5 best Halloween films that aren’t horror films
(Credit: Netflix)


5 best Halloween films that aren’t horror films

If you are a horror aficionado who gets their kicks from horror films, then your favourite time of the year, AKA Halloween, is right around the corner. While Netflix has a splendid selection of horror films now streaming on the platform, there are many that will entertain fans who are terrified of the dark. 

A lot of fans of horror actually hate the genre. They thrive in the adrenaline rush and then barely make it to their washrooms at night. The horror films that they select are usually a hybrid of horror and comedy where the former is balanced by gallons of the latter.

Even the horror in such films makes one fall about in fits of laughter. While you might think that finding such films is impossible, there are plenty of them. 

From the likes of Tim Burton and Todd Durham, we, at Best of Netflix, have compiled a list of Halloween films that are not really horror films:   

5 best Halloween films that aren’t horror films

Goosebumps (Rob Letterman, 2015)

While reading the delicious and scary R.L. Stine stories as a child, did you ever think what it would be like to meet the author in person? And what would happen if all the monsters in the books came alive? That is the premise of this horror comedy film that abounds in laughs and gags that balance out the emotional content and the scares.  

A conglomeration of all of Stine’s greatest works, the film will surely take you on a nostalgic trip down memory lane. Watching a burgeoning friendship and blossoming romance unfolds amidst the horrifying premise of all the monsters being unleashed from the pages of the book is oddly funny.

Starring Jack Black and Dylan Minnette, watch out for a Stine cameo in the film! 

Beetlejuice (Tim Burton, 1988)

Tim Burton is known for his obsession with the idiosyncratic, macabre and bizarre. And his film Beetlejuice is one such dark comedy with a star ensemble comprising Alec Baldwin, Winona Ryder, Geena Davis, Catherin O’Hara, Jeffrey Jones and Michael Keaton as the titular character. An Award-winning film, it is a must-watch for those who enjoy genre hybrid films like this.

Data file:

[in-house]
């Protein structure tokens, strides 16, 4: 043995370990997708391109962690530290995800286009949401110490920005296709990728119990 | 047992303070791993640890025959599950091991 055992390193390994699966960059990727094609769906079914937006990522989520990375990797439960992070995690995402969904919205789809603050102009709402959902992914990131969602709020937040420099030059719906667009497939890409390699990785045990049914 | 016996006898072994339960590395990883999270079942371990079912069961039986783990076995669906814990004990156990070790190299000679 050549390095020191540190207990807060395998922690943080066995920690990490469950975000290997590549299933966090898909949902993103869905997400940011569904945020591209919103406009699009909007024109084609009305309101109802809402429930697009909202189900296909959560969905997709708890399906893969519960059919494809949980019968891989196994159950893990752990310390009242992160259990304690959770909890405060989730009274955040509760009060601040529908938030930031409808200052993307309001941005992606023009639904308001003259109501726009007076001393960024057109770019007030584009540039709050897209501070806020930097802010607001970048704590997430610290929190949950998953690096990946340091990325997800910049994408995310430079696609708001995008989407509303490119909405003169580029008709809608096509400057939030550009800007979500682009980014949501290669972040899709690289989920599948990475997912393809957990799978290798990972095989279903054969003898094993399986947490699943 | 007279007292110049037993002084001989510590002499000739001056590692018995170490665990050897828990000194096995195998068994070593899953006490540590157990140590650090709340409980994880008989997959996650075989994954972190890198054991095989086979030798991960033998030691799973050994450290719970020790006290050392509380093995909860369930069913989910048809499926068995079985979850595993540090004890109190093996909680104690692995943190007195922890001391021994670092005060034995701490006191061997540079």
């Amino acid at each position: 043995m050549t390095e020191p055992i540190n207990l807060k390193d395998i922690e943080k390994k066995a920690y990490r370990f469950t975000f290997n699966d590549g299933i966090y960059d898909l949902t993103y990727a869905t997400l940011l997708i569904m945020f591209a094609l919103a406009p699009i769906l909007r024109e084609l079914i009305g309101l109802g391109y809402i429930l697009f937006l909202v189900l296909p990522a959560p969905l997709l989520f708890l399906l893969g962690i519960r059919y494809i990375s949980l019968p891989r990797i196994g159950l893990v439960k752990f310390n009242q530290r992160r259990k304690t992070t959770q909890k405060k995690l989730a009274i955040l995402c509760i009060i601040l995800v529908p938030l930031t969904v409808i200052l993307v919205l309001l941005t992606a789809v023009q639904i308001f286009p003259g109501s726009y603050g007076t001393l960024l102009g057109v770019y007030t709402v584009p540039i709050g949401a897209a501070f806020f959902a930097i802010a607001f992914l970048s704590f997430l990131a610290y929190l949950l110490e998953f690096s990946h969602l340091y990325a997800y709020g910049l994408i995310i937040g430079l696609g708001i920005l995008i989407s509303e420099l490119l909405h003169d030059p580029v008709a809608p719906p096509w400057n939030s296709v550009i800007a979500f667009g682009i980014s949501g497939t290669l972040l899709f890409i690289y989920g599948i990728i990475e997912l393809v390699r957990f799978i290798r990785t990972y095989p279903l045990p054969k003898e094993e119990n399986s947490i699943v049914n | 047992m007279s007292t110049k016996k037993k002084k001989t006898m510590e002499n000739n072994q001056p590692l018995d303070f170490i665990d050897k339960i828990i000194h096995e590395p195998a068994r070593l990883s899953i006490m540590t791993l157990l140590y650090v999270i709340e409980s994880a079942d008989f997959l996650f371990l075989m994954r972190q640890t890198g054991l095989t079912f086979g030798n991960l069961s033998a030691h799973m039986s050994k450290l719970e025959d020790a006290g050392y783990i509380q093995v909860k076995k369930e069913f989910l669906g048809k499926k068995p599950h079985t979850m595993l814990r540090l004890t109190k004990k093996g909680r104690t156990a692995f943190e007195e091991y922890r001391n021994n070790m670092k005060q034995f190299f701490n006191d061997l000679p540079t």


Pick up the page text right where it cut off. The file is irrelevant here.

Keaton plays a revolting and obnoxious poltergeist who is hired by a recently deceased couple to drive out a family that has moved into their now-empty home. Despite Burton’s occasional waltz with existentialism, the occult and death, the film is a unique and entertaining film that saw Keaton in a never-before-seen role and established his prowess as a versatile actor.

Burton’s ingenious imagination results in creating a memorable supernatural comedy that abounds in exorcism and laughter. 

Hotel Transylvania (Todd Durham, 2012)

Starring the likes of Adam Sandler, Andy Samberg and Selena Gomez, the ensemble cast itself should indicate the hilarity that ensues in the first film of the franchise. Although the title alludes to the deadly Count Dracula, in the film, Sandler voices the Count with an Italian accent who runs a hotel that houses monsters when suddenly Samberg’s human named Johnny ventures into the hotel and falls in love with Dracula’s daughter. 

In a total riot, the film sees the Count trying to scare off Johnny but appearing extremely adorable in the process. This funny and innocent take on Dracula’s story makes the notorious vampire appear less scary and almost adorable.

Lovingly called Drac, he and his band of supernatural delinquents spread a lot of warmth and laughter amidst the spooky season. 

ParaNorman (Chris Butler, Sam Fell, 2012)

A boy who is misunderstood due to his ability to communicate with the dead by all has to battle zombies, ghosts and distrusting adults to save his town, Blithe Hollow from a curse that has plagued it for centuries. 

An animated flick with a balance of odd sentiments in a grim and mature context, the film is filled with comedic elements with a certain emotional depth. With a creepy and interesting premise, the film is a great adventure comedy that abounds in paranormal elements and is worth watching. 

Hubie Halloween (Steven Brill, 2020)

Adam Sandler appears yet again as the affable and kind town idiot who is bullied and harassed by all who take advantage of his amiable nature. However, when his town risks losing Halloween, Hubie has to act as their saviour and help save Halloween despite being a scaredy-cat. 

Utterly devoted to his hometown of Salem, Sandler, as usual, shines as the figure of laughter, amusement and mockery. Despite the constant barrage of malice and scorn, he decides to act on the situation. A lovable doofus in this Netflix comedy, despite having the spookiest festival of the year as its premise, the film is filled with good, old slapstick humour.

Sandler could have toned down a bit on the voices to be more comprehensible is what we feel.